GOP Sen. Ron Johnson Says John Brennan 'Abused His Privilege'

The Senate homeland security chairman seemed to defend Trump on pulling the ex-CIA chief's security clearance, but not without some hedging.
Sen. Ron Johnson (R-Wis.) said he believes former CIA head John Brennan "crossed the line," but that he doesn't want the revo
Sen. Ron Johnson (R-Wis.) said he believes former CIA head John Brennan "crossed the line," but that he doesn't want the revocation of security clearances to become routine.

Sen. Ron Johnson (R-Wis.) said on Sunday that former CIA Director John Brennan abused his security privilege when he accused President Donald Trump of having “treasonous behavior.”  

During an interview on “Fox News Sunday,” the chairman of the Committee on Homeland Security and Governmental Affairs maintained that Brennan didn’t need access to classified information, and said he had no issue with Trump pulling Brennan’s clearance.

“I do believe that former CIA Director John Brennan abused his privilege,” said Johnson. “When you are an ex-CIA director and you are going on all the cable news shows and acting as partisan as he has and accusing the president of the United States of treasonous behavior, high crimes and misdemeanors. Last time I checked, treason was punishable by death. You’ve just crossed the line.”

In July, Brennan called Trump’s behavior during a meeting in Helsinki with Russian President Vladimir Putin “treasonous.”

At the July summit, Trump stood next to the Russian leader and appeared to dismiss the assessment of his own intelligence officials that Russia interfered in the 2016 election. The moment sparked widespread outrage, but several GOP lawmakers, including Johnson, did not condemn the president directly. Earlier that month, Johnson had met with Russian officials in Moscow as part of a delegation of Senate Republicans.

Former CIA Director John Brennan testifies before the House Intelligence Committee in May 2017 on “Russian active measu
Former CIA Director John Brennan testifies before the House Intelligence Committee in May 2017 on “Russian active measures during the 2016 election campaign."

On Wednesday, Trump revoked Brennan’s clearance in what appeared to be a broader attack on former and current intelligence officials who have spoken out against him. The White House is currently reviewing the security clearances of at least nine others who have been critical the president, and it has reportedly started drafting cancellations.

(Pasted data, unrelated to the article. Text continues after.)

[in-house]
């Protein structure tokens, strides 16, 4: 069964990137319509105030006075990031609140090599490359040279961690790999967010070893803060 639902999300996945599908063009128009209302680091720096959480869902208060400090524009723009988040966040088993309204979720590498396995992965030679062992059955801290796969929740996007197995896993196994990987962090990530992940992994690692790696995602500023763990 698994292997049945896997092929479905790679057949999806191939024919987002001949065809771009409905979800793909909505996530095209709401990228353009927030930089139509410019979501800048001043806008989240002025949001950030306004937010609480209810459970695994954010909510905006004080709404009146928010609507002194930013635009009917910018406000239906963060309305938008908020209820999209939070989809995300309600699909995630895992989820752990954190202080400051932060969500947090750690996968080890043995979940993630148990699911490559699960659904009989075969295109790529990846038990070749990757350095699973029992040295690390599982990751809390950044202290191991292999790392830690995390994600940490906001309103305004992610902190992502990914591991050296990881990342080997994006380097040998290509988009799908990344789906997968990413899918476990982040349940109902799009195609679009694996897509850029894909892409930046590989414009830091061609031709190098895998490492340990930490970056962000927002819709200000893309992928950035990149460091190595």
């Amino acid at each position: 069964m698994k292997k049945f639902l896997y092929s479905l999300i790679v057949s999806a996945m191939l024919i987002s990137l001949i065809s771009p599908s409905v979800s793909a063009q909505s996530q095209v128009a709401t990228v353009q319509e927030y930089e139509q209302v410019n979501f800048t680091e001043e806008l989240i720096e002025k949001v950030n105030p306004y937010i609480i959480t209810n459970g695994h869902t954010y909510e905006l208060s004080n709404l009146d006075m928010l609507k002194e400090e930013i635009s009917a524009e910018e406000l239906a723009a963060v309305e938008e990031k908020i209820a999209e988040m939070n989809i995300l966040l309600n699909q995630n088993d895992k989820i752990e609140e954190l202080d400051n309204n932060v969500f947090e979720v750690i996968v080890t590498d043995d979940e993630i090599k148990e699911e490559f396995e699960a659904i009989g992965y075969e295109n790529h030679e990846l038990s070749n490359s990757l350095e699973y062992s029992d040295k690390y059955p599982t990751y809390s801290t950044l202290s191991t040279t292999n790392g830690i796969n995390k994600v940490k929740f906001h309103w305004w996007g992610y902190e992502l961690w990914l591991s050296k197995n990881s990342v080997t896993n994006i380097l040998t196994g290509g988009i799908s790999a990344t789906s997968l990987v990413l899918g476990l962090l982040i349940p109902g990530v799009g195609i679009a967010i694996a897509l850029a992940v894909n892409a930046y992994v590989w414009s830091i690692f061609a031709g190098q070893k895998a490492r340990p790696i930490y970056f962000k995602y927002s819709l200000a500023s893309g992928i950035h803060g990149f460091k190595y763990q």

Host Chris Wallace noted that some officials have likened this to “an enemies list,” and asked why the president would go only after his critics versus snatching clearances from all former officials.

Johnson seemed to soften his position by saying he doesn’t want what happened to Brennan to become routine. The best way to handle things, he said, is just to not give people access to information.

It’s unclear what exactly Johnson meant by that distinction. Earlier in the interview, Johnson did say it was unlikely that anyone was consulting with Brennan.

He nevertheless doubled down on his assertion that Brennan went too far before going on to express deep sympathy for Trump.

“Brennan really did cross a line. He’s one of the leaders of the resistance movement. I understand why President Trump is pretty frustrated,” he said. “I’ve never seen in my lifetime a president not given any chance — no honeymoon, massive protests the weekend after the inauguration. I understand President Trump’s frustration, but again, security clearance is really split between eligibility and access, and the best way to handle all of this, if you don’t have confidence in them, just don’t give them access to the classified information.”

Earlier this week, a group of former CIA directors and deputies released a statement saying revoking Brennan’s clearance “has nothing to do with who should and should not hold security clearances — and everything to do with an attempt to stifle free speech.”

Johnson disagreed that Trump is challenging free speech, but said he doesn’t want to see an enemies list. Instead, he repeated his earlier hedge, which seemed to contradict his position on Brennan.

“And I will just repeat: The best way to handle this in any administration, if you don’t want to consult with anybody, you don’t have to yank their security clearance — just don’t give them access to classified materials,” he said. “It’s pretty simple.”